Aiming to send more manga titles out into the world in a shorter time, AI research graduates from the University of Tokyo have developed a machine translation system that has not only significantly streamlined the translation process, but also enabled several unexpected innovations.
Mantra Engine (above) can swiftly recognize text placed in the manga panel and identify its order, automatically turning the words on the page into a translation that considers the situation and the personalities of the characters. Leveraging their respective areas of specialty, the members of Mantra (left) have striven to create a system that is easy to use. MITSUKI KUCHITAKA
Mantra Engine (top) can swiftly recognize text placed in the manga panel and identify its order, automatically turning the words on the page into a translation that considers the situation and the personalities of the characters. Leveraging their respective areas of specialty, the members of Mantra (bottom) have striven to create a system that is easy to use. MITSUKI KUCHITAKA
Japanese manga, such as Demon Slayer, One Piece, Slam Dunk, and Dragon Ball, have a huge following around the world. Although manga are now translated into various languages, an endless amount of pirated translations is still being produced. Among the many reasons, two motivations are the time lag between translating and releasing the latest titles and the limited variety of titles existing in translation. Wouldn’t it be wonderful if translations of a wide range of the latest titles were available immediately and anywhere in the world? Mantra Inc., a startup founded in 2020 by AI-research graduates from the University of Tokyo, is taking on the challenge of realizing such a future. Using innovative AI technology, the firm has developed a translation system known as Mantra Engine, which not only pursues highly accurate, natural-sounding and nuanced machine translations—a feat considered difficult with manga—but has also succeeded in halving the time conventionally required for the process. “This system has already been adopted by more than 10 companies in Japan and overseas, where it supports the translation of 40,000 to 50,000 pages (equivalent to about 250 titles) a month,” says ISHIWATARI Shonosuke, Mantra’s co-founder and CEO.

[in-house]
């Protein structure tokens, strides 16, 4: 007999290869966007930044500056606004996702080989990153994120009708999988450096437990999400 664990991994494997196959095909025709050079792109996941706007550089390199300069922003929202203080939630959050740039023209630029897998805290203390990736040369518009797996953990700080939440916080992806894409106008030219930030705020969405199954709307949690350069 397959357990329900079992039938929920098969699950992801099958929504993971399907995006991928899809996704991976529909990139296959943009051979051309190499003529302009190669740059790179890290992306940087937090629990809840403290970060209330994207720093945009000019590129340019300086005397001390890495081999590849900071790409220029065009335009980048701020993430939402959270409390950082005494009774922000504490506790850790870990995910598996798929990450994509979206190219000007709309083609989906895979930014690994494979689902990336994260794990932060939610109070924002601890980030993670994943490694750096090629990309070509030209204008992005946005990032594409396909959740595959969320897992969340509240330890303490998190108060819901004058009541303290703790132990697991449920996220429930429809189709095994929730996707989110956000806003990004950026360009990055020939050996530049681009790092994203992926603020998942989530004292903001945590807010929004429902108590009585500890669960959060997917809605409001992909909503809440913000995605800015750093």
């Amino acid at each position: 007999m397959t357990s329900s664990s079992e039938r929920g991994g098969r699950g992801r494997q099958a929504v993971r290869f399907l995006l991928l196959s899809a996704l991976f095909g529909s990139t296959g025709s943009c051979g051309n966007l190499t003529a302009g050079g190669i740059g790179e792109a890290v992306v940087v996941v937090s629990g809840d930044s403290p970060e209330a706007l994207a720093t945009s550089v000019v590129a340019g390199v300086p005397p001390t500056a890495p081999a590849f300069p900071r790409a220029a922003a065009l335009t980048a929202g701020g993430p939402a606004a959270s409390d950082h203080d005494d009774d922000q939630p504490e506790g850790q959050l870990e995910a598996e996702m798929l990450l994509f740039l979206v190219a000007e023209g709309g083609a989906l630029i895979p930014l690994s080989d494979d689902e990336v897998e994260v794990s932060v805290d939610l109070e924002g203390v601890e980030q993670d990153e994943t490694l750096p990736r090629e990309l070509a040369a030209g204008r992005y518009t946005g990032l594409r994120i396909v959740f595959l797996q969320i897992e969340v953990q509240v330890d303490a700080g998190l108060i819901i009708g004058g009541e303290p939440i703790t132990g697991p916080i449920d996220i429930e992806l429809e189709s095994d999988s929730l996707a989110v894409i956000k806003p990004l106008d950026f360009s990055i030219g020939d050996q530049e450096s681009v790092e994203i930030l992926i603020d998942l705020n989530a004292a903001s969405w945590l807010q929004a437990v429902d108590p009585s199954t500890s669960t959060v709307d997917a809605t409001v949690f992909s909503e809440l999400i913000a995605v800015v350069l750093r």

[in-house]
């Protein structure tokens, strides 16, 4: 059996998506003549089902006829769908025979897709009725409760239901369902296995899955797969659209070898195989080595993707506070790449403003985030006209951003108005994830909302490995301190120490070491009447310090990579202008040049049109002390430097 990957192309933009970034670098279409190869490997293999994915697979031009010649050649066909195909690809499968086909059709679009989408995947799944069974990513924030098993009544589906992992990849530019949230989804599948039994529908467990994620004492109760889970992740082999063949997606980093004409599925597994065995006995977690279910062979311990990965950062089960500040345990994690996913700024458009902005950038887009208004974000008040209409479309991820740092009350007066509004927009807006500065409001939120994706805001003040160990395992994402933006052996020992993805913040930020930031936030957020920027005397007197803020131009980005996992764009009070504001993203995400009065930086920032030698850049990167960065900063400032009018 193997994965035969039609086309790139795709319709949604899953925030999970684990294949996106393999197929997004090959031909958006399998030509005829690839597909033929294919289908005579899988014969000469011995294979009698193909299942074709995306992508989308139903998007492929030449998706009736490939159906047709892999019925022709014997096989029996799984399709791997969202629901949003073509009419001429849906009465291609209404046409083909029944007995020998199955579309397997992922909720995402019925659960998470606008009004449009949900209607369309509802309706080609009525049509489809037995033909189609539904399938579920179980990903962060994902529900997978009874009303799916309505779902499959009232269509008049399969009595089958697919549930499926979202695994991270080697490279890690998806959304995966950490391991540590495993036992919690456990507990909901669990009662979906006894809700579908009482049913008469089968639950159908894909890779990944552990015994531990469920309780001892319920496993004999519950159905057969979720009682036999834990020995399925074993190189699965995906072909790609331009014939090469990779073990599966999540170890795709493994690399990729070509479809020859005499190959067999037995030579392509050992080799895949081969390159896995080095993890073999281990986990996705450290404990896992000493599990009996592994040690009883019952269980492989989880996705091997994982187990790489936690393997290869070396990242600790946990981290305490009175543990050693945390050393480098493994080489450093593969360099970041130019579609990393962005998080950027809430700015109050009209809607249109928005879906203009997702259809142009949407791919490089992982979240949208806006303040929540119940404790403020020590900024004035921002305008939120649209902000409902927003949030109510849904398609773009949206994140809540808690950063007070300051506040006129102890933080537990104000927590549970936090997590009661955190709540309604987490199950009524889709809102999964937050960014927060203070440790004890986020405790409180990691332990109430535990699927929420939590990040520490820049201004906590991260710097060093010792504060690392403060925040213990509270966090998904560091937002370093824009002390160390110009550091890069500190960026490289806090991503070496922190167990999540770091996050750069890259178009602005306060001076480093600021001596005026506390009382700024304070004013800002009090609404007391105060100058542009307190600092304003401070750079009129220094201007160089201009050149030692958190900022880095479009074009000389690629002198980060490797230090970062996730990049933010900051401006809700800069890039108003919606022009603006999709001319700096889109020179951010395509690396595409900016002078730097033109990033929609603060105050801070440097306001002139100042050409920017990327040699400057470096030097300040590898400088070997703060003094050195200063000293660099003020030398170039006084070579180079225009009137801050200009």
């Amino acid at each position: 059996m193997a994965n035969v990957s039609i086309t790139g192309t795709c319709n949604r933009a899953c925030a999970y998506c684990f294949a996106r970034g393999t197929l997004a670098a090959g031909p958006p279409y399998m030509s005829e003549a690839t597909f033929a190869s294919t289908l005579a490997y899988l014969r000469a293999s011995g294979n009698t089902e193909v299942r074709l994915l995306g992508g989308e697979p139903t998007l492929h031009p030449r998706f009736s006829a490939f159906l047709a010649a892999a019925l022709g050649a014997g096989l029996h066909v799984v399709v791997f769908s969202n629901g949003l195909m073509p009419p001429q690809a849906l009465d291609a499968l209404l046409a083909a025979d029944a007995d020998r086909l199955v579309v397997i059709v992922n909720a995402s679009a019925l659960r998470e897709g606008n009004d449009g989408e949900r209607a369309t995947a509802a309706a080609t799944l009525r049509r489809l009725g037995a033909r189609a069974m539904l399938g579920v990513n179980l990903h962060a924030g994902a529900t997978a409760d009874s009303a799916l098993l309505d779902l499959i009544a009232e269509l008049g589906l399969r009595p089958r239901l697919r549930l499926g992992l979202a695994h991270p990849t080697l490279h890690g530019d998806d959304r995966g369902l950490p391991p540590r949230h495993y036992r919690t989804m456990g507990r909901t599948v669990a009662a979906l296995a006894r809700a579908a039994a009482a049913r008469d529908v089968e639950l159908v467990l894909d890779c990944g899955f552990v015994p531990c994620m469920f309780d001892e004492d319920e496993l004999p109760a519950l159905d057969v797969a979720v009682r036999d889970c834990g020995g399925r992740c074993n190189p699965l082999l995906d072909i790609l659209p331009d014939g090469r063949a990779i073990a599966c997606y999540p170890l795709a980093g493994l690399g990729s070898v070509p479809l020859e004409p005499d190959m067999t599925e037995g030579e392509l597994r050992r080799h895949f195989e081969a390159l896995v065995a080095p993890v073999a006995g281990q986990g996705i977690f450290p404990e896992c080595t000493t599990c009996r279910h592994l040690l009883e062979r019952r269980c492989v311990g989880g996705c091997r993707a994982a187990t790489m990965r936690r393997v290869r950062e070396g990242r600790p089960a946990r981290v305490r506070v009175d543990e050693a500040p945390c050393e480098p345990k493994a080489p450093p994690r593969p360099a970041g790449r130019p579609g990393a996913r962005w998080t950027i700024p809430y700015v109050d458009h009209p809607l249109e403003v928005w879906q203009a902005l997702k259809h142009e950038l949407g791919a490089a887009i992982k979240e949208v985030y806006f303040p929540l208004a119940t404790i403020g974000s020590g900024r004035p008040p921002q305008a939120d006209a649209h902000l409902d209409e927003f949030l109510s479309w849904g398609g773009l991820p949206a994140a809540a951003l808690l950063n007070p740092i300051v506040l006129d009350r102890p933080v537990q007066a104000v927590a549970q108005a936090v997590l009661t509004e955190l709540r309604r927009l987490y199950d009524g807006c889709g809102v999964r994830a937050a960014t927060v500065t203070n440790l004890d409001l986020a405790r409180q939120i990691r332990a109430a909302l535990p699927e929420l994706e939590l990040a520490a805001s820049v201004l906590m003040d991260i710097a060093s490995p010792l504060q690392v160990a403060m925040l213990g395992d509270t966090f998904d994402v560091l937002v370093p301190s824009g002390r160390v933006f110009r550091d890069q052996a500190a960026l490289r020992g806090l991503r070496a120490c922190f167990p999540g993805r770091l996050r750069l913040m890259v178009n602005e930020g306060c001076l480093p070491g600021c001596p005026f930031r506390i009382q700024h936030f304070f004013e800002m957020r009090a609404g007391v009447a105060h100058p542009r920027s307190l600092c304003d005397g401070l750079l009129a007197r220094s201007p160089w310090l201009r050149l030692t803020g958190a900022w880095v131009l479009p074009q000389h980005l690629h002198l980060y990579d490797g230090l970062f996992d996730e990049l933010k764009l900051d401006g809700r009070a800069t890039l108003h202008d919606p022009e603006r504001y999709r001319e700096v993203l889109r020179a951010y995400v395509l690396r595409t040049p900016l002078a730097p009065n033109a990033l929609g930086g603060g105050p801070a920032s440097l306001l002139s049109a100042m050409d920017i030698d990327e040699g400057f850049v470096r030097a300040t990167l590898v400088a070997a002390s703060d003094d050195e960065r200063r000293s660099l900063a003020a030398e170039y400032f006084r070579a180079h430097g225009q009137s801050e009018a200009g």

In 2019, Mantra participated in SXSW (South by Southwest), a creative conference that covers a broad range of fields from technology to culture. The company plans to also focus on translating manga from countries other than Japan.
Ishiwatari, who came up with the idea of Mantra Engine in 2018, had been pursuing his doctorate at the University of Tokyo, researching how computers process the language used in everyday life. He chose to focus on manga translations for the medium’s unique characteristics—a diverse range of fonts, distinctive forms of speech dependent on individual characters’ personalities and emotions, and multiple speech bubbles in a single panel—that make machine translation especially complicated. Ishiwatari says, “It was an area that promised technological challenges.”